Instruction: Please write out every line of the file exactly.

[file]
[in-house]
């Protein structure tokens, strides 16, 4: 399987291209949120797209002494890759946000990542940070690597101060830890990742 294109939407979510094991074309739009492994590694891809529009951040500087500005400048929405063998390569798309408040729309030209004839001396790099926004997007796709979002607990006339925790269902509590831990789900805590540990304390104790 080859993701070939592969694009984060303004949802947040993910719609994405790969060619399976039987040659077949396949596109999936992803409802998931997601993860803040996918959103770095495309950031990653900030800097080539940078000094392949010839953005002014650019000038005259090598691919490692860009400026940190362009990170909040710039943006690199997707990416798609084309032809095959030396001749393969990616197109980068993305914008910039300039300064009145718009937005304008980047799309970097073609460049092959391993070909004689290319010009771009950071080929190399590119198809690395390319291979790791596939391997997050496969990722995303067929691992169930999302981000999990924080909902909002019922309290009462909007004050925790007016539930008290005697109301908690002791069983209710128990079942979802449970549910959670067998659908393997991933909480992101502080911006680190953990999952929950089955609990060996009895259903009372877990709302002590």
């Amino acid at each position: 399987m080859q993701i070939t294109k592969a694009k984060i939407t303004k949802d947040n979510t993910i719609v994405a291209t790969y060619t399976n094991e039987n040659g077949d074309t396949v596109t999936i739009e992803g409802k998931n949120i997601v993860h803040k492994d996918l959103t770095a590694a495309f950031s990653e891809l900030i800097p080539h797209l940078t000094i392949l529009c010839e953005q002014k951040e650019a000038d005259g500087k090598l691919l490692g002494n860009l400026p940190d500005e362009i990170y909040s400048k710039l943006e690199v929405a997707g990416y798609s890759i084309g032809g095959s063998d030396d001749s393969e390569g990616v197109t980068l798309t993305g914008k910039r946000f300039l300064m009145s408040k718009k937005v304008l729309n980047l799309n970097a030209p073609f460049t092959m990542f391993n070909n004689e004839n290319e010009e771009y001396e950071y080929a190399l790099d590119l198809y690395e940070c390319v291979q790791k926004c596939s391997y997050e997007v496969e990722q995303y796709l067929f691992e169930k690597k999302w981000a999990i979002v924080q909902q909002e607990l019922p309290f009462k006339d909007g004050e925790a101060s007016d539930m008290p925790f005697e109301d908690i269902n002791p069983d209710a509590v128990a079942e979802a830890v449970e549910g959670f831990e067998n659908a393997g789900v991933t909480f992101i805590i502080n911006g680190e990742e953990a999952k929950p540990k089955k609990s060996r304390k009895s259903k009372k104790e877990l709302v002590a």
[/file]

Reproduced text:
[in-house]
């Protein structure tokens, strides 16, 4: 399987291209949120797209002494890759946000990542940070690597101060830890990742 294109939407979510094991074309739009492994590694891809529009951040500087500005400048929405063998390569798309408040729309030209004839001396790099926004997007796709979002607990006339925790269902509590831990789900805590540990304390104790 080859993701070939592969694009984060303004949802947040993910719609994405790969060619399976039987040659077949396949596109999936992803409802998931997601993860803040996918959103770095495309950031990653900030800097080539940078000094392949010839953005002014650019000038005259090598691919490692860009400026940190362009990170909040710039943006690199997707990416798609084309032809095959030396001749393969990616197109980068993305914008910039300039300064009145718009937005304008980047799309970097073609460049092959391993070909004689290319010009771009950071080929190399590119198809690395390319291979790791596939391997997050496969990722995303067929691992169930999302981000999990924080909902909002019922309290009462909007004050925790007016539930008290005697109301908690002791069983209710128990079942979802449970549910959670067998659908393997991933909480992101502080911006680190953990999952929950089955609990060996009895259903009372877990709302002590």
């Amino acid at each position: 399987m080859q993701i070939t294109k592969a694009k984060i939407t303004k949802d947040n979510t993910i719609v994405a291209t790969y060619t399976n094991e039987n040659g077949d074309t396949v596109t999936i739009e992803g409802k998931n949120i997601v993860h803040k492994d996918l959103t770095a590694a495309f950031s990653e891809l900030i800097p080539h797209l940078t000094i392949l529009c010839e953005q002014k951040e650019a000038d005259g500087k090598l691919l490692g002494n860009l400026p940190d500005e362009i990170y909040s400048k710039l943006e690199v929405a997707g990416y798609s890759i084309g032809g095959s063998d030396d001749s393969e390569g990616v197109t980068l798309t993305g914008k910039r946000f300039l300064m009145s408040k718009k937005v304008l729309n980047l799309n970097a030209p073609f460049t092959m990542f391993n070909n004689e004839n290319e010009e771009y001396e950071y080929a190399l790099d590119l198809y690395e940070c390319v291979q790791k926004c596939s391997y997050e997007v496969e990722q995303y796709l067929f691992e169930k690597k999302w981000a999990i979002v924080q909902q909002e607990l019922p309290f009462k006339d909007g004050e925790a101060s007016d539930m008290p925790f005697e109301d908690i269902n002791p069983d209710a509590v128990a079942e979802a830890v449970e549910g959670f831990e067998n659908a393997g789900v991933t909480f992101i805590i502080n911006g680190e990742e953990a999952k929950p540990k089955k609990s060996r304390k009895s259903k009372k104790e877990l709302v002590a």